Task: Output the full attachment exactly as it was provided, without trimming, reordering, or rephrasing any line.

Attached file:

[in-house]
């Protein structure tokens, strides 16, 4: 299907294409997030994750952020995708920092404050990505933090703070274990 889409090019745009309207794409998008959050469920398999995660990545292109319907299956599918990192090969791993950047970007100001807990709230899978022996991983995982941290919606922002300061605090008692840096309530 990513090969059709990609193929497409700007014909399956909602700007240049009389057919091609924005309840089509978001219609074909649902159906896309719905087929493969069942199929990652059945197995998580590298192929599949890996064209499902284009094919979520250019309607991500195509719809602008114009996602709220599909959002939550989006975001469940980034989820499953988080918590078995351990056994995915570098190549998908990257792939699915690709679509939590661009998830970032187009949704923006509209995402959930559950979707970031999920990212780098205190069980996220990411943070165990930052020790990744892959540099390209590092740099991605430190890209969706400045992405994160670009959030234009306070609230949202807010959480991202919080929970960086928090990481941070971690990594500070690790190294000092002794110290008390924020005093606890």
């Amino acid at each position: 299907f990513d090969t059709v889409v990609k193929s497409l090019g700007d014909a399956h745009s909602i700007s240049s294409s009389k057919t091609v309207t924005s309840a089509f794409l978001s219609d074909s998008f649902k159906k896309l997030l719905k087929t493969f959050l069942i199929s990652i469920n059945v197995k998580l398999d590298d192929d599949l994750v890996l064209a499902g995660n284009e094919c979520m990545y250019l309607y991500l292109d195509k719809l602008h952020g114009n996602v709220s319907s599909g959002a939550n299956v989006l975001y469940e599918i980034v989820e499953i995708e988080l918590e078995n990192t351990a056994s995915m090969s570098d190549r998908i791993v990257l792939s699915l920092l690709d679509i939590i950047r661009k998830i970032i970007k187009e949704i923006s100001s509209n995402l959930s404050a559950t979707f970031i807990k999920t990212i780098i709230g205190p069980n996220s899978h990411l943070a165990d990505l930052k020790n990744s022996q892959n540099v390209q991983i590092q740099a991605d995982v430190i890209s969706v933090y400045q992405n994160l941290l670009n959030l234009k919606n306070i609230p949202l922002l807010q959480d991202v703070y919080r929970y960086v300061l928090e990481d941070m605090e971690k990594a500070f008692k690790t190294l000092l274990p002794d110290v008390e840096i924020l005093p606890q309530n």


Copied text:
[in-house]
């Protein structure tokens, strides 16, 4: 299907294409997030994750952020995708920092404050990505933090703070274990 889409090019745009309207794409998008959050469920398999995660990545292109319907299956599918990192090969791993950047970007100001807990709230899978022996991983995982941290919606922002300061605090008692840096309530 990513090969059709990609193929497409700007014909399956909602700007240049009389057919091609924005309840089509978001219609074909649902159906896309719905087929493969069942199929990652059945197995998580590298192929599949890996064209499902284009094919979520250019309607991500195509719809602008114009996602709220599909959002939550989006975001469940980034989820499953988080918590078995351990056994995915570098190549998908990257792939699915690709679509939590661009998830970032187009949704923006509209995402959930559950979707970031999920990212780098205190069980996220990411943070165990930052020790990744892959540099390209590092740099991605430190890209969706400045992405994160670009959030234009306070609230949202807010959480991202919080929970960086928090990481941070971690990594500070690790190294000092002794110290008390924020005093606890």
């Amino acid at each position: 299907f990513d090969t059709v889409v990609k193929s497409l090019g700007d014909a399956h745009s909602i700007s240049s294409s009389k057919t091609v309207t924005s309840a089509f794409l978001s219609d074909s998008f649902k159906k896309l997030l719905k087929t493969f959050l069942i199929s990652i469920n059945v197995k998580l398999d590298d192929d599949l994750v890996l064209a499902g995660n284009e094919c979520m990545y250019l309607y991500l292109d195509k719809l602008h952020g114009n996602v709220s319907s599909g959002a939550n299956v989006l975001y469940e599918i980034v989820e499953i995708e988080l918590e078995n990192t351990a056994s995915m090969s570098d190549r998908i791993v990257l792939s699915l920092l690709d679509i939590i950047r661009k998830i970032i970007k187009e949704i923006s100001s509209n995402l959930s404050a559950t979707f970031i807990k999920t990212i780098i709230g205190p069980n996220s899978h990411l943070a165990d990505l930052k020790n990744s022996q892959n540099v390209q991983i590092q740099a991605d995982v430190i890209s969706v933090y400045q992405n994160l941290l670009n959030l234009k919606n306070i609230p949202l922002l807010q959480d991202v703070y919080r929970y960086v300061l928090e990481d941070m605090e971690k990594a500070f008692k690790t190294l000092l274990p002794d110290v008390e840096i924020l005093p606890q309530n």